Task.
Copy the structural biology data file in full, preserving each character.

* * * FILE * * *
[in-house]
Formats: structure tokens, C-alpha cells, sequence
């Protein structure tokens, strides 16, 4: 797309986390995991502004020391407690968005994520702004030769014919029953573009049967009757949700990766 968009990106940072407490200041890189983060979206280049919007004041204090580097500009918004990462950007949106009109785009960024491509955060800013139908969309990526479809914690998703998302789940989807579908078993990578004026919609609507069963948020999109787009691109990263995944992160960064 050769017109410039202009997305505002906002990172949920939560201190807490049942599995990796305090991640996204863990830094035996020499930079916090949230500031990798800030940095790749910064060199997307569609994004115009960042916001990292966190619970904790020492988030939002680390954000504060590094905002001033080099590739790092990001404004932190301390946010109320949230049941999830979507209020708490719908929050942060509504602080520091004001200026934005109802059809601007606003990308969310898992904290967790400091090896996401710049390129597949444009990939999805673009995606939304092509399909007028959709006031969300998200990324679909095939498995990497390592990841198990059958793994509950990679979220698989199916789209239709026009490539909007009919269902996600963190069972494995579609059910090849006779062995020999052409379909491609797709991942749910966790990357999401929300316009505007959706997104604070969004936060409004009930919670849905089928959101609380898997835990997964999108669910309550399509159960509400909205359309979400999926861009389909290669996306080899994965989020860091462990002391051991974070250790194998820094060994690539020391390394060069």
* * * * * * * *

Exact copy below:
[in-house]
Formats: structure tokens, C-alpha cells, sequence
């Protein structure tokens, strides 16, 4: 797309986390995991502004020391407690968005994520702004030769014919029953573009049967009757949700990766 968009990106940072407490200041890189983060979206280049919007004041204090580097500009918004990462950007949106009109785009960024491509955060800013139908969309990526479809914690998703998302789940989807579908078993990578004026919609609507069963948020999109787009691109990263995944992160960064 050769017109410039202009997305505002906002990172949920939560201190807490049942599995990796305090991640996204863990830094035996020499930079916090949230500031990798800030940095790749910064060199997307569609994004115009960042916001990292966190619970904790020492988030939002680390954000504060590094905002001033080099590739790092990001404004932190301390946010109320949230049941999830979507209020708490719908929050942060509504602080520091004001200026934005109802059809601007606003990308969310898992904290967790400091090896996401710049390129597949444009990939999805673009995606939304092509399909007028959709006031969300998200990324679909095939498995990497390592990841198990059958793994509950990679979220698989199916789209239709026009490539909007009919269902996600963190069972494995579609059910090849006779062995020999052409379909491609797709991942749910966790990357999401929300316009505007959706997104604070969004936060409004009930919670849905089928959101609380898997835990997964999108669910309550399509159960509400909205359309979400999926861009389909290669996306080899994965989020860091462990002391051991974070250790194998820094060994690539020391390394060069």